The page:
Sony-Columbia Pictures’ “Zero Dark Thirty” was the next installment from 61-year-old Academy Award-winning director Kathryn Bigelow, whose 2010 Best Director and Picture Award for “The Hurt Locker” put her into elite Hollywood company, right next to her “Titanic”-famed ex-husband James Cameron. Tackling the hunt for Osama bin Laden was no easy feat, even for the mega-talented Bigelow, trying her best to repeat the same magic seen in “The Hurt Locker.” While defusing Improvised Explosive Devices [IEDs] in “The Hurt Locker” provided edge-of-the-seat suspense, Bigelow’s task was more complex telling a long and at times tedious story of the 10-year hunt for the world’s most dangerous terrorist: Osama bin Laden. “Zero Dark Thirty,” the military term for 30-minutes past midnight, follows a young CIA agent Maya [played by Jessica Chastain] in her quest to crack the Bin Laden case.
Bin Laden, credited with the Sept. 11 terrorist attack that downed the World Trade Center Twin Towers and destroyed part of the Pentagon, disappeared off the radar about Nov. 16, 2001, only three days after the Taliban were driven from Kabul. While former President George W. Bush tried his best to get Bin Laden when he escaped on motorbikes with Taliban’s Mullah Mohammed Omar over Afghanistan’s Khyber Pass through Tora Bora Dec. 14, 2001, Bin Laden eluded capture until killed by Navy Seals Team-Six May 1, 2011. Much of “Zero Dark Thirty” tracks Maya’s connection with CIA interrogator Dan [played by Jason Clarke], hoping to extract actionable intelligence through “enhanced interrogation techniques,” including sleep deprivation and “waterboarding.” U.S. officials, including ranking member of the Senate Armed Services Committee Sen. John McCain (R-Ariz.), reject the film’s premise.
“Zero Dark Thirty” suggests strongly a connection between “enhanced interrogation techniques,” AKA torture, and tracking down Bin Laden’s courier to his fortified compound in Abbottabad, Pakistan. Working non-stop often without sleep, Maya puts the disparate pieces of intel together to finally track down the 50-something terrorist to his remote hideout. What McCain and Senate Intelligence Committee Chairman Sen. Diane Feinstein (D-Calif.) reject is that the Guantanamo Bay “enhanced interrogation” of Khalid Sheikh Mohammed—or any other detainee—did not lead the CIA to Bin Laden’s 33-year-old courier Abu Ahmed al-Kuwaiti. If Bigelow and her co-writer Mark Boal’s screenplay were really so off-base, the White House, CIA or any other government agency would have filled in the gaps. From the movie’s perspective, it was Maya’s tenacity that led to Bin Laden.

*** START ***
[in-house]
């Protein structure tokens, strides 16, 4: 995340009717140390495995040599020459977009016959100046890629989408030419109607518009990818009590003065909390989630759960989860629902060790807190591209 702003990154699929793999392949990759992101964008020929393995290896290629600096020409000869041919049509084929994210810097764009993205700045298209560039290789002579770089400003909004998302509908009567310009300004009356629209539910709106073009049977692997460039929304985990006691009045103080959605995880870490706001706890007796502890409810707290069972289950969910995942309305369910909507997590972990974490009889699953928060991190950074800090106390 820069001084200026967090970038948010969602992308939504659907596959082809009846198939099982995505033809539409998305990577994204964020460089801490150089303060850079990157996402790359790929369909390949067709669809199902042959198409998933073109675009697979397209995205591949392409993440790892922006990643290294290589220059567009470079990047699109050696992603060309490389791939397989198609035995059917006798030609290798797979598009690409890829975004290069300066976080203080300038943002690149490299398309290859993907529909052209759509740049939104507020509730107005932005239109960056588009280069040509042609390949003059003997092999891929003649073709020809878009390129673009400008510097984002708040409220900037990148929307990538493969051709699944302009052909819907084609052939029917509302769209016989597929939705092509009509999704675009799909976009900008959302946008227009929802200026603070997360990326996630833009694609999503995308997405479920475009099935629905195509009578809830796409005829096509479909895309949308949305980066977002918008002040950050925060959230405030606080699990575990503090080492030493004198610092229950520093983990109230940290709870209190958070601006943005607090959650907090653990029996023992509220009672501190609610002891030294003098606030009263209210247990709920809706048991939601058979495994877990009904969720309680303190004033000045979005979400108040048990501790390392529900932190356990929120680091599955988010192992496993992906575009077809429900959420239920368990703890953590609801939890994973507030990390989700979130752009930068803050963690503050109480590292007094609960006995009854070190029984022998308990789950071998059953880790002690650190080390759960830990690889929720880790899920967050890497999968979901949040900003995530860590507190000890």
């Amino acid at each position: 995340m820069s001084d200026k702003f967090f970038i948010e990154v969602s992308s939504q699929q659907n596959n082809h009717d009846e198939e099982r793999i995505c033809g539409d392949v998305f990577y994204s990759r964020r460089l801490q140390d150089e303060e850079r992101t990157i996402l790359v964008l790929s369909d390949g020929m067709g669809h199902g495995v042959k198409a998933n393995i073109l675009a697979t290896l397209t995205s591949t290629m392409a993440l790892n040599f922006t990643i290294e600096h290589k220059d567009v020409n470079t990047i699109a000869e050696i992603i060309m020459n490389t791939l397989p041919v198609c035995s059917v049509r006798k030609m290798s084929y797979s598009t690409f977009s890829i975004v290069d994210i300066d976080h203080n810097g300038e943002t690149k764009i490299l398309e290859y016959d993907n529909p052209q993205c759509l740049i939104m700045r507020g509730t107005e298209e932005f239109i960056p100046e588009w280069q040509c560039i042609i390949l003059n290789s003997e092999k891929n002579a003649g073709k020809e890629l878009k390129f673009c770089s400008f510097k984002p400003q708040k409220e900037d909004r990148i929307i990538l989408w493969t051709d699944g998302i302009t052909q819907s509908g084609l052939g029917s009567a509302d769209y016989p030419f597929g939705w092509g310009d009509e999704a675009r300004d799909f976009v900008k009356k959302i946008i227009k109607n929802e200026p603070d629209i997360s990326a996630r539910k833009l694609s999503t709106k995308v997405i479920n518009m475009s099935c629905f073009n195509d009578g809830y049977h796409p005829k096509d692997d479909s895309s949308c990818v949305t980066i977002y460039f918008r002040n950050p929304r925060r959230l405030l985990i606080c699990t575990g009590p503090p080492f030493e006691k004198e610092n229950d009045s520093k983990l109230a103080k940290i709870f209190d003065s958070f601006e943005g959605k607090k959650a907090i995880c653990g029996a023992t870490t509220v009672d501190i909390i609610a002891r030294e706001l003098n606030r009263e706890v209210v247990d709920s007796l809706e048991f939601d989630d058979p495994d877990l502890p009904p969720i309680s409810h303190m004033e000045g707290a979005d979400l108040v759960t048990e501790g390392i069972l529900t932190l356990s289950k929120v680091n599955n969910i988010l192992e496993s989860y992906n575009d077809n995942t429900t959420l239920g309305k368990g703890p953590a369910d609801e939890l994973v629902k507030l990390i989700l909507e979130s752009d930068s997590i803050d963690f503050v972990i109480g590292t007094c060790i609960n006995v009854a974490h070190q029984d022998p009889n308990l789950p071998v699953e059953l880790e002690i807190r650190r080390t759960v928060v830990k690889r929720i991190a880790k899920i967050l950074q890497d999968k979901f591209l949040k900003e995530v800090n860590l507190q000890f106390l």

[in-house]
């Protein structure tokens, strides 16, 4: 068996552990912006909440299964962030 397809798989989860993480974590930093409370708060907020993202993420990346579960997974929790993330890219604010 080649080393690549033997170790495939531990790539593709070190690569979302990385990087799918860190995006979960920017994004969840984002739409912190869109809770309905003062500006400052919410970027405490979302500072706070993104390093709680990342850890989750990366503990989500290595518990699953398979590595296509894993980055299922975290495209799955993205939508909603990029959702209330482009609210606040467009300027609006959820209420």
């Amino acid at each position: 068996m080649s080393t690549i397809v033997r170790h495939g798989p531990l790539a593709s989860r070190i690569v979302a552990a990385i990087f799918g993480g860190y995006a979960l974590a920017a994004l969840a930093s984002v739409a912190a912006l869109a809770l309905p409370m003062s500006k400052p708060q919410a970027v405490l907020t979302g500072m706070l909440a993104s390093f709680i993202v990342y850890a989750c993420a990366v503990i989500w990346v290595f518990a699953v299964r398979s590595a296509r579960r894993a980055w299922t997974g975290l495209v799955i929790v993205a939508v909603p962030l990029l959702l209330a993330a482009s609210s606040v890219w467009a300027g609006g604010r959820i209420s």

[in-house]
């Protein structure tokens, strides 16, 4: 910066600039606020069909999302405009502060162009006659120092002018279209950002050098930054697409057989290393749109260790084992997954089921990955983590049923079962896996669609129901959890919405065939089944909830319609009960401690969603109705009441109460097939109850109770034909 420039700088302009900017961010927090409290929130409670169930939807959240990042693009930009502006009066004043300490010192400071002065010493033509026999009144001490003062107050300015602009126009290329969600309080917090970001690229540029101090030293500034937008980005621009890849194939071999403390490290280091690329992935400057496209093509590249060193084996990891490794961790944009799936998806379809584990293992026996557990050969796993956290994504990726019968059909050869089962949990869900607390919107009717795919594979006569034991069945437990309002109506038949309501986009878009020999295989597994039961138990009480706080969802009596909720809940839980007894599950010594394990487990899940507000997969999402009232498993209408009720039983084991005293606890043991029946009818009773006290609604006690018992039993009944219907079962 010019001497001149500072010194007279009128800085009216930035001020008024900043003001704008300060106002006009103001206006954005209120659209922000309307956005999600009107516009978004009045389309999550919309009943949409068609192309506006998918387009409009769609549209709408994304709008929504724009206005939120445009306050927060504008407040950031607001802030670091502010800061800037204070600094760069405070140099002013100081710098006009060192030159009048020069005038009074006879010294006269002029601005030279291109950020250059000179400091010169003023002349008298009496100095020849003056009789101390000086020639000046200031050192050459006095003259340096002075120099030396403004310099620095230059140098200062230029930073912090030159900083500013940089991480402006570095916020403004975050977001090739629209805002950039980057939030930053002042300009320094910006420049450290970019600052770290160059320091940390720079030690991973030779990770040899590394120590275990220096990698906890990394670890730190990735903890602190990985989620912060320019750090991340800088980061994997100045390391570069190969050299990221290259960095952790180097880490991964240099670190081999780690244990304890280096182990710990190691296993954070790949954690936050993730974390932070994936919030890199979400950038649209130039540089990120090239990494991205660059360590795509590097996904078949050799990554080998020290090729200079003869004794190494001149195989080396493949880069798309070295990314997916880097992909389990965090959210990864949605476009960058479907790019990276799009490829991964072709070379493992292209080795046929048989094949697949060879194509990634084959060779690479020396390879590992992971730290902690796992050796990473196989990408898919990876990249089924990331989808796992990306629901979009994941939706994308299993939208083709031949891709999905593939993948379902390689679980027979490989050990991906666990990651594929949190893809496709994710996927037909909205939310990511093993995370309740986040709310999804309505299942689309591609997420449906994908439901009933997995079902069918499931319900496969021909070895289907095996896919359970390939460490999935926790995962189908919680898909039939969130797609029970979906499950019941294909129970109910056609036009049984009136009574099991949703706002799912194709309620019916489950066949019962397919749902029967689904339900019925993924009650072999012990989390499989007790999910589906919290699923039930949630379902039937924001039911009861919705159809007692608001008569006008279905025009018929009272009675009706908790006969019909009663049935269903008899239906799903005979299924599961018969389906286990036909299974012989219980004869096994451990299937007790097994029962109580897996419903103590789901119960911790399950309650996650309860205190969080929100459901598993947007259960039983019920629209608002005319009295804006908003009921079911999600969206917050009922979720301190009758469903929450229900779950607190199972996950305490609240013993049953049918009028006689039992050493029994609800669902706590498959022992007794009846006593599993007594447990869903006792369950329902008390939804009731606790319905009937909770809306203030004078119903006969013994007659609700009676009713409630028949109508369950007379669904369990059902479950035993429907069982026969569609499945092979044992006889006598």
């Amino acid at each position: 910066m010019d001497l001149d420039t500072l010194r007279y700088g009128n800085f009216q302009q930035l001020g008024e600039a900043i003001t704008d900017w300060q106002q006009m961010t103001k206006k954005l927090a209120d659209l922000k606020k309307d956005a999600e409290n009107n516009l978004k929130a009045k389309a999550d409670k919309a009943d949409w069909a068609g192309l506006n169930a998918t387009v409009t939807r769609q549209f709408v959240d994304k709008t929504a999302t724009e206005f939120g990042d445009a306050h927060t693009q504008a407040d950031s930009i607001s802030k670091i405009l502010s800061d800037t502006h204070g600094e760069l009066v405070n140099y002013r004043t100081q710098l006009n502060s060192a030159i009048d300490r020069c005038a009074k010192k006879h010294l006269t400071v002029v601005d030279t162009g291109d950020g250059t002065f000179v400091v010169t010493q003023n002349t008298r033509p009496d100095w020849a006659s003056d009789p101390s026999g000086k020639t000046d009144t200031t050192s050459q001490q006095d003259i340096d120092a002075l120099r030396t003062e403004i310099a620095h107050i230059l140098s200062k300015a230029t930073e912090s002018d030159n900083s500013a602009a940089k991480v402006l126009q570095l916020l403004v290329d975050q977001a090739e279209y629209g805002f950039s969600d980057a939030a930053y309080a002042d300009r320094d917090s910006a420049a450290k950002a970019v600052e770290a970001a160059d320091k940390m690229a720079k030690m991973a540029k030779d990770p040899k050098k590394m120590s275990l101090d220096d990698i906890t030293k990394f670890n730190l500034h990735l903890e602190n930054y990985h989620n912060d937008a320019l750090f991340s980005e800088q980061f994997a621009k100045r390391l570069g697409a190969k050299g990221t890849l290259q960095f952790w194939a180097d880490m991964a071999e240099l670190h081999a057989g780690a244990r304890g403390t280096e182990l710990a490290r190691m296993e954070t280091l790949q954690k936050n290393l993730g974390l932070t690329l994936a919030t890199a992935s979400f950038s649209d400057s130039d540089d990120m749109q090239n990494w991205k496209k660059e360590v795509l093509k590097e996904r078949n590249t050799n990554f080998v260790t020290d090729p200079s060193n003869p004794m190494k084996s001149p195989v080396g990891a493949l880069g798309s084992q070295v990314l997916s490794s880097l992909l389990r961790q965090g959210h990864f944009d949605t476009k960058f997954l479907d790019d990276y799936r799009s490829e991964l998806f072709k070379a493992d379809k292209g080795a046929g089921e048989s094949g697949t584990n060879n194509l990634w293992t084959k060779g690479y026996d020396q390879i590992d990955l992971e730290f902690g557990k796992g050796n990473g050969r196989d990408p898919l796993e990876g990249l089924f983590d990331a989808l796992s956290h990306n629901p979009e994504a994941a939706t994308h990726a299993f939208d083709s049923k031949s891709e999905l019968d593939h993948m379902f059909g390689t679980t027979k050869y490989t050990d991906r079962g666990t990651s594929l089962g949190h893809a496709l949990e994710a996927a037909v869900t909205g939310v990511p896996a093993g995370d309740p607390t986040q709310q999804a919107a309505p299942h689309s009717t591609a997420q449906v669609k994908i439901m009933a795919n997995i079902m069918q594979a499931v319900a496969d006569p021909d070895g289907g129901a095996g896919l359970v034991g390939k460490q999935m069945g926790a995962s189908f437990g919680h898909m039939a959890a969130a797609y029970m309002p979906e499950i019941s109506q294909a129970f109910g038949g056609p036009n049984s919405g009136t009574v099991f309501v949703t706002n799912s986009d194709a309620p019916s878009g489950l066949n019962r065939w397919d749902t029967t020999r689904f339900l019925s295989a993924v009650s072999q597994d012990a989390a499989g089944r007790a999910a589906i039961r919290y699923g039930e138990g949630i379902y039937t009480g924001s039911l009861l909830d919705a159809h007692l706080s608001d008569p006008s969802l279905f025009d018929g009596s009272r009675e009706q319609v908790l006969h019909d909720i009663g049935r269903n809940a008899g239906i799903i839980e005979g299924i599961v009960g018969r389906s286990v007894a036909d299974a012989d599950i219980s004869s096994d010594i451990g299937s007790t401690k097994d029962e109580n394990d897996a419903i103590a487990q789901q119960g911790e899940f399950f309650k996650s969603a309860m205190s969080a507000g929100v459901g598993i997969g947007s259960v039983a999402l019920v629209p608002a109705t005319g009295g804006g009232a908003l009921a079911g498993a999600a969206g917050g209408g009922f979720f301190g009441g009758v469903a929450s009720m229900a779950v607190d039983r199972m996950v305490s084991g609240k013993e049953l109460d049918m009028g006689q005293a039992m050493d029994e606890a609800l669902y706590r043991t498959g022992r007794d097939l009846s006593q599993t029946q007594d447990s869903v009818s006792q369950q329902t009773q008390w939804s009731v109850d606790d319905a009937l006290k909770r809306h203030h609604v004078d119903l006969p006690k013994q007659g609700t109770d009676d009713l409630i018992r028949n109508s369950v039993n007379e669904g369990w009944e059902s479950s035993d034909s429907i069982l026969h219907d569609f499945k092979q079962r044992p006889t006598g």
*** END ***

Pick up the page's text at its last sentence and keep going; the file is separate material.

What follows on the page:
Without giving the missing details, the official U.S. version of events that led to Osama bin Laden involved tracking down al-Kuwati to Bin Laden’s Abbottabad compound. Whether or not “enhanced interrogation techniques,” defined by the 1949 Geneva Convention as torture, led to the actionable intelligence is anyone’s guess. U.S. officials deny that torture coaxed out the name of Bin Laden’s courier, eventually leading to his whereabouts. Bigelow and Boal made every effort to stick to known facts about how the single-minded focus of a female CIA agent led to Bin Laden. If the government has other relevant information other than “enhanced interrogations” they should come forward with the facts. “Zero Dark Thirty” does a brilliant job of telling the official government story, without taking a position on the moral appropriateness of “enhanced interrogation techniques.”
Unlike the natural suspense of “The Hurt Locker,” the tedious and frustrating nature of the Bin Laden hunt left the middle part of the film dragging, though Bigelow does a masterful job of keeping the film moving with clever editing, various camera angles, close-ups and hand-held camera work. Chastain’s performance conveys Maya’s relentless pursuit of Bin Laden, putting former President George W. Bush’s Sept. 20, 2001 words to a Joint Session of Congress into action: “We will not tire. We will not falter. And we will not fail,” Bush told the nation still shocked by Sept. 11. While Bush was not able to claim Bin Laden’s head, it took 10 long years and a new president to finally redeem his promise after Sept. 11. Chastain’s performance should warrant an Oscar nomination, despite the lack of character development in Bigelow and Boal’s screenplay, maybe the weakest part of “Zero Dark Thirty.”
“Zero Dark Thirty,” while not meeting or exceeding Bigelow’s 2009 “The Hurt Locker,” tells a compelling story of the world’s most intense manhunt. Without enough depth into Maya’s character, Bigelow and Boal still convey the dedication, single-minded focus and intense commitment needed to attain the nearly impossible goal of getting Bin Laden. Perhaps Maya’s stoic pursuit of Bin Laden without any reference to her history or own needs conveys the one-dimensional focus required of dedicated CIA operatives tasked with protecting U.S. national security. While it’s easy to criticize Bigelow’s film, the U.S. government hasn’t filled in any gaps of unanswered questions about what led to Bin Laden’s death. While the CIA gets all the credit, there’s a virtual black out of the role Pakistan—including former government officials—played in Bin Laden’s death, including who got the $25 million reward.
About the Author
John M. Curtis writes politically neutral commentary analyzing spin in national and global news. He’s editor of OnlineColumnist.com and author of Dodging The Bullet and Operation Charisma.